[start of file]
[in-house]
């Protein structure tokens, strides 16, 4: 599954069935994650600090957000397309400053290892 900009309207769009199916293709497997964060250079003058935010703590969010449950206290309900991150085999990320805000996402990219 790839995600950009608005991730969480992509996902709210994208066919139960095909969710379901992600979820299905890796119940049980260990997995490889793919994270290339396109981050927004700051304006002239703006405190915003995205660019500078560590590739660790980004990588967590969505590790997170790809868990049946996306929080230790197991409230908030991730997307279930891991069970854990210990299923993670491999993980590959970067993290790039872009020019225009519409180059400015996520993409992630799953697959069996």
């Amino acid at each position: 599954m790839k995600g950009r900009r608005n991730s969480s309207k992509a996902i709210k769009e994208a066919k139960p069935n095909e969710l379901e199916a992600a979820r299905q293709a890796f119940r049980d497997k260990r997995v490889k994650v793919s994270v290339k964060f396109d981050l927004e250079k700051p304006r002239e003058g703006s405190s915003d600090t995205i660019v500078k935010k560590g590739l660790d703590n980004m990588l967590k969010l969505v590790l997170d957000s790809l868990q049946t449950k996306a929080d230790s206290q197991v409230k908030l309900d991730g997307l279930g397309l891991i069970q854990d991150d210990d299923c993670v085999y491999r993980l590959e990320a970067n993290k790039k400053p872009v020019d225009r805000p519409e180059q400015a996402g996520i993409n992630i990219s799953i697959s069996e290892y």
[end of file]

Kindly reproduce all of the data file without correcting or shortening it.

[in-house]
């Protein structure tokens, strides 16, 4: 599954069935994650600090957000397309400053290892 900009309207769009199916293709497997964060250079003058935010703590969010449950206290309900991150085999990320805000996402990219 790839995600950009608005991730969480992509996902709210994208066919139960095909969710379901992600979820299905890796119940049980260990997995490889793919994270290339396109981050927004700051304006002239703006405190915003995205660019500078560590590739660790980004990588967590969505590790997170790809868990049946996306929080230790197991409230908030991730997307279930891991069970854990210990299923993670491999993980590959970067993290790039872009020019225009519409180059400015996520993409992630799953697959069996």
């Amino acid at each position: 599954m790839k995600g950009r900009r608005n991730s969480s309207k992509a996902i709210k769009e994208a066919k139960p069935n095909e969710l379901e199916a992600a979820r299905q293709a890796f119940r049980d497997k260990r997995v490889k994650v793919s994270v290339k964060f396109d981050l927004e250079k700051p304006r002239e003058g703006s405190s915003d600090t995205i660019v500078k935010k560590g590739l660790d703590n980004m990588l967590k969010l969505v590790l997170d957000s790809l868990q049946t449950k996306a929080d230790s206290q197991v409230k908030l309900d991730g997307l279930g397309l891991i069970q854990d991150d210990d299923c993670v085999y491999r993980l590959e990320a970067n993290k790039k400053p872009v020019d225009r805000p519409e180059q400015a996402g996520i993409n992630i990219s799953i697959s069996e290892y």